Waiting Well

Waiting on God vs. Waiting for God

School-day mornings around our house just bring out the best in everyone (insert ample sarcasm). We’re often waiting on one person or another. The right outfit isn’t clean, we can’t get the pony tail just so, the sleep just wasn’t enough. So, there we are. Waiting. Very, impatiently.

It seems like this life is full of waiting. In fact, you might be waiting this very moment. I can almost guarantee it. Waiting to use the bathroom, waiting on someone to complete a project, waiting on your favorite show to start or a ballgame to begin, waiting on test results, waiting on a phone call, the list could be extensive. The more our society as a whole is conditioned to immediacy, waiting-well seems to become like an extinct dinosaur. Impatience runs rampant, and even blind-sides us at times.

When we’re in relationship, it often includes waiting. Our relationship with the Lord is no different. How often have you waited on an answer to prayer? There are some prayers, I’ve whispered for years, that I’m still waiting for answers to. How many times do Christians say, “I’m just waiting on God,” with a hint of sarcasm and impatience?

Isaiah 30:18 tells us, “Therefore, the LORD waits to be gracious to you, and therefore he exalts himself to show mercy to you. For the LORD is a God of justice; blessed are those who wait for him.” (ESV, emphasis mine)

Have you ever thought of the All Mighty, powerful God, as having to wait? I believe that God’s timing is perfect, and sometimes waiting is involved. We don’t have the big picture, and typically, we have to wait for our pieces to fall into place with everyone else’s.

This verse is so exciting to me because it lays out a win / win situation! The Lord is waiting to be gracious to us, he desires to do that. Sometimes, it’s all about timing. In our waiting for Him, we will be blessed. So not only is the Lord going to be gracious to us – we’re going to be blessed in our waiting.

I want to offer a thought, and it may just be splitting hairs – but I think it could be powerful. It’s my desire that this may just help us to ‘wait well’. When we’re waiting on the Lord, it carries a sense of impatience. (Like me, tapping an impatient foot with kids on a school-day morning.) When you’re waiting on God to act, how often do you catch yourself impatient, arms crossed?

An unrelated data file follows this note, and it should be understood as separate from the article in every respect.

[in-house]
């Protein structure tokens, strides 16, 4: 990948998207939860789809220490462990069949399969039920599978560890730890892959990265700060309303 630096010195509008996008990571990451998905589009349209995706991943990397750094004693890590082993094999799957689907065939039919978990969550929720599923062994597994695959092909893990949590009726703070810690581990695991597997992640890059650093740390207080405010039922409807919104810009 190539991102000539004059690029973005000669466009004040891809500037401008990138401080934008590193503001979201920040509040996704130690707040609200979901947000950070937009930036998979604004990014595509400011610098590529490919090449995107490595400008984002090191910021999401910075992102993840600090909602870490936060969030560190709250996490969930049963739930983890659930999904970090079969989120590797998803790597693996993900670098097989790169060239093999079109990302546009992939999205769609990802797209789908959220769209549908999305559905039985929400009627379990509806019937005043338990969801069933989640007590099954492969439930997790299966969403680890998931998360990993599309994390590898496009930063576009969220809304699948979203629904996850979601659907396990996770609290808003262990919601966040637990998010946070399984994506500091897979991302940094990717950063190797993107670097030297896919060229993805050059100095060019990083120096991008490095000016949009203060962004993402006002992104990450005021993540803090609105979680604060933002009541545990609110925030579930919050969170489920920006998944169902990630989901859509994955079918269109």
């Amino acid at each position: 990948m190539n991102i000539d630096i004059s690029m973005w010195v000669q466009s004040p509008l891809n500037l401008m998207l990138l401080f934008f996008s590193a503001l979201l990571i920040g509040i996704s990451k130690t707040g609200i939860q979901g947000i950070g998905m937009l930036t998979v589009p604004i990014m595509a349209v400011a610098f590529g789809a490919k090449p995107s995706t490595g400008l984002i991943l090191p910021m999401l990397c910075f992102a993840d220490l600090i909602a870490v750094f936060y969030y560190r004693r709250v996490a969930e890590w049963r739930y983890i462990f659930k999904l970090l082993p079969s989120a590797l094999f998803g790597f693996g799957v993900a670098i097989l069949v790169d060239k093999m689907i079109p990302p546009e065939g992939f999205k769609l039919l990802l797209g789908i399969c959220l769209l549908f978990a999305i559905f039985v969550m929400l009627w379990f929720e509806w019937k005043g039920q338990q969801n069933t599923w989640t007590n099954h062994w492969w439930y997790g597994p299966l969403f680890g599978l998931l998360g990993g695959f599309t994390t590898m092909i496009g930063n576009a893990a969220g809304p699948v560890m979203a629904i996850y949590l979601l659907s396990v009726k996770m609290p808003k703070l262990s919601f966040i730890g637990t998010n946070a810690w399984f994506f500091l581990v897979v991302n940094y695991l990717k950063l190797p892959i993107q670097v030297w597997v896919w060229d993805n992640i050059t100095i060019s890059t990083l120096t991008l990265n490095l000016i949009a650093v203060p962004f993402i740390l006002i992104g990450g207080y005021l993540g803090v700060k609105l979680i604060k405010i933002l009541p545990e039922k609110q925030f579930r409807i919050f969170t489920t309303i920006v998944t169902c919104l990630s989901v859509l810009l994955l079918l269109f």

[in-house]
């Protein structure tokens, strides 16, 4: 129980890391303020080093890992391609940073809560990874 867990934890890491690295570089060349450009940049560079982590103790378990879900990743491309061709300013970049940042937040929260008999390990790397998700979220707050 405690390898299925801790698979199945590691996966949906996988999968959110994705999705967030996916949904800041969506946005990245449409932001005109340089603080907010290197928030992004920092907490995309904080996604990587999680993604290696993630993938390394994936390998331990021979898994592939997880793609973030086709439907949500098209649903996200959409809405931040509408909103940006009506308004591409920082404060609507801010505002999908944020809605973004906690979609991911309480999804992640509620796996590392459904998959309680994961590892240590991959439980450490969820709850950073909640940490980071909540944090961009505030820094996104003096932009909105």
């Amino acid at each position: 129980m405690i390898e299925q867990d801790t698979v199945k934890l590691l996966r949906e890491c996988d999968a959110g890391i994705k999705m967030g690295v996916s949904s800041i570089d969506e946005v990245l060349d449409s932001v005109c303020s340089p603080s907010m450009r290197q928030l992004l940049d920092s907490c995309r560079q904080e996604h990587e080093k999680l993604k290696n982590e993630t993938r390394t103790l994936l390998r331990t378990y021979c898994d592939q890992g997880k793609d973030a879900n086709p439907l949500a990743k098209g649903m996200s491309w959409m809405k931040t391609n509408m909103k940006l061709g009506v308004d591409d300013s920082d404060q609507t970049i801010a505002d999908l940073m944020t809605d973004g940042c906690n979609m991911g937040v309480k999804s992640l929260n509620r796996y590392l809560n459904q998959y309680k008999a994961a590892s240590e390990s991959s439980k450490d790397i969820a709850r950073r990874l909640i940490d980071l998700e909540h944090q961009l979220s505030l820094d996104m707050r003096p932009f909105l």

When we’re waiting for the Lord, it carries an expectancy and hopeful anticipation. Waiting for God requires us to exercise trust in Him.

The word in Isaiah 30:18, wait, is châkâh in Hebrew. It means to await: – long, tarry, wait; to be patient.[i] To me, this word carries a sense of abiding, drawing near and tarrying.

In my life right now, there are a lot of things up in the air. A lot that requires me to wait. It’s an active waiting, but I’m still waiting. I’m anticipating that a hopeful attitude in waiting, rather than impatience, will alter my experience in the process. What would be different if you chose to patiently wait for your Creator? What would it be like to draw near with hopeful anticipation? Would you be more open for the next step? Surrendered?

When we wait for the Lord, we will be blessed. God is gracious.


[i] Strong, J. (2009). A Concise Dictionary of the Words in the Greek Testament and The Hebrew Bible (Vol. 2, p. 39). Bellingham, WA: Logos Bible Software.

3 thoughts on “Waiting Well

  1. I’m in a waiting place right now, and I love your idea of using the words “waiting for,” rather than “waiting on.” This is really helpful for me—thank you! I recently wrote about how Jesus waited before He went to resurrect Lazarus—He’s been teaching me the same lesson.

    Heather Bock

    Liked by 1 person

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